by Lingling Ding, Wendy W. Kuhne, David E. Hinton, Jian Song, William S. Dynan
Small laboratory fish share many anatomical and histological characteristics with other vertebrates, yet can be maintained in large numbers at low cost for lifetime studies. Here we characterize biomarkers associated with normal aging in the Japanese medaka (Oryzias latipes), a species that has been widely used in toxicology studies and has potential utility as a model organism for experimental aging research. Principal Findings
The median lifespan of medaka was approximately 22 months under laboratory conditions. We performed quantitative histological analysis of tissues from age-grouped individuals representing young adults (6 months old), mature adults (16 months old), and adults that had survived beyond the median lifespan (24 months). Livers of 24-month old individuals showed extensive morphologic changes, including spongiosis hepatis, steatosis, ballooning degeneration, inflammation, and nuclear pyknosis. There were also phagolysosomes, vacuoles, and residual bodies in parenchymal cells and congestion of sinusoidal vessels. Livers of aged individuals were characterized by increases in lipofuscin deposits and in the number of TUNEL-positive apoptotic cells. Some of these degenerative characteristics were seen, to a lesser extent, in the livers of 16-month old individuals, but not in 6-month old individuals. The basal layer of the dermis showed an age-dependent decline in the number of dividing cells and an increase in senescence-associated ß-galactosidase. The hearts of aged individuals were characterized by fibrosis and lipofuscin deposition. There was also a loss of pigmented cells from the retinal epithelium. By contrast, age-associated changes were not apparent in skeletal muscle, the ocular lens, or the brain. Significance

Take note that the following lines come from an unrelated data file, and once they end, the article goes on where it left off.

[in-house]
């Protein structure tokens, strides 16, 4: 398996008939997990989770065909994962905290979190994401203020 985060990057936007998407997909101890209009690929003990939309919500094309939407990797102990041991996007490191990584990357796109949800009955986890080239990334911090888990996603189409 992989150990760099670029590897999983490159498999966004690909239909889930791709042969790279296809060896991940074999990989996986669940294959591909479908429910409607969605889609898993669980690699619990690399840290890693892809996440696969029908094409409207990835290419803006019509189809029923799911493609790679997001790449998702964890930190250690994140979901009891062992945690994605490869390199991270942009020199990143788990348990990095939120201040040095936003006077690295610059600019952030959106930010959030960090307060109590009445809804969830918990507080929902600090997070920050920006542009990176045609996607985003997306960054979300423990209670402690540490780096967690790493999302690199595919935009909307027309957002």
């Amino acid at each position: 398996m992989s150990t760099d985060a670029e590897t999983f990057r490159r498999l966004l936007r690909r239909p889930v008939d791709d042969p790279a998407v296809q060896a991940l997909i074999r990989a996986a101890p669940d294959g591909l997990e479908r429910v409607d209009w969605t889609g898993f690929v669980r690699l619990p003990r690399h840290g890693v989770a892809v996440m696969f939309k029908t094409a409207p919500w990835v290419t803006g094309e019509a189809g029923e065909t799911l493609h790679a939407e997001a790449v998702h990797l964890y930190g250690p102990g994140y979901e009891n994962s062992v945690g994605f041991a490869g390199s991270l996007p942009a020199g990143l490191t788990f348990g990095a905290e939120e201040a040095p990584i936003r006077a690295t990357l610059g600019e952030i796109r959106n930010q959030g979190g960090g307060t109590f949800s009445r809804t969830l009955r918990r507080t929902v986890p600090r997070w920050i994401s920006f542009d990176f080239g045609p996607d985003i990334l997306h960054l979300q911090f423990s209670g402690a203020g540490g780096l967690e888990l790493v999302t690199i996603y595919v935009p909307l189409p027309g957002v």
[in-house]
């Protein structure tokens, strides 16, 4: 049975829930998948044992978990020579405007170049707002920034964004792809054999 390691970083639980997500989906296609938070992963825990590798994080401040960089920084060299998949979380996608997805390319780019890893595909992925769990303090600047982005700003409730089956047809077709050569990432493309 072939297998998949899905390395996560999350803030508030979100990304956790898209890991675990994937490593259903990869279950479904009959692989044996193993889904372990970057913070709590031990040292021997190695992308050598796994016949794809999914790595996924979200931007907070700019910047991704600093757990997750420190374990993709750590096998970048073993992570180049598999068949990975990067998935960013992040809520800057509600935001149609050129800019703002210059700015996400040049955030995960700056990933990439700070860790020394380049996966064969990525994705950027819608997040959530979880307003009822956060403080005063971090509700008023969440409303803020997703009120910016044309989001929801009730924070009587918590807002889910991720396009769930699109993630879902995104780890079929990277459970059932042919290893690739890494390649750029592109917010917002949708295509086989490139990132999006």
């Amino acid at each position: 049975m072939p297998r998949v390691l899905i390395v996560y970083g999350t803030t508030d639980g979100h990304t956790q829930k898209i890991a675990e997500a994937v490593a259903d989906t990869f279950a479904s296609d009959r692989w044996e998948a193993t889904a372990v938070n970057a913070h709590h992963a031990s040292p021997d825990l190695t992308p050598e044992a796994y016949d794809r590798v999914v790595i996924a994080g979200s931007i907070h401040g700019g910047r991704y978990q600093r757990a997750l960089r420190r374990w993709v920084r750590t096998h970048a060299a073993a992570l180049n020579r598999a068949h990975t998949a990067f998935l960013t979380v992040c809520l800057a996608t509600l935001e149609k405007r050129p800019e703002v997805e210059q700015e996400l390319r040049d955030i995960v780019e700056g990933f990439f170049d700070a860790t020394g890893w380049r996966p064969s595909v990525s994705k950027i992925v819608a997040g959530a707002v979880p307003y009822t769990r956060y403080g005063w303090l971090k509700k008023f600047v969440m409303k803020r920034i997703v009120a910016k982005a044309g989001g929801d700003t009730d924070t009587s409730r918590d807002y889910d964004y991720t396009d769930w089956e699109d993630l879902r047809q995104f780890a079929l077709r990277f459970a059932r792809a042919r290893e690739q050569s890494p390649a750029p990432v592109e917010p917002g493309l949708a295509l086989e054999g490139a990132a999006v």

The results provide a set of markers that can be used to trace the process of normal tissue aging in medaka and to evaluate the effect of environmental stressors.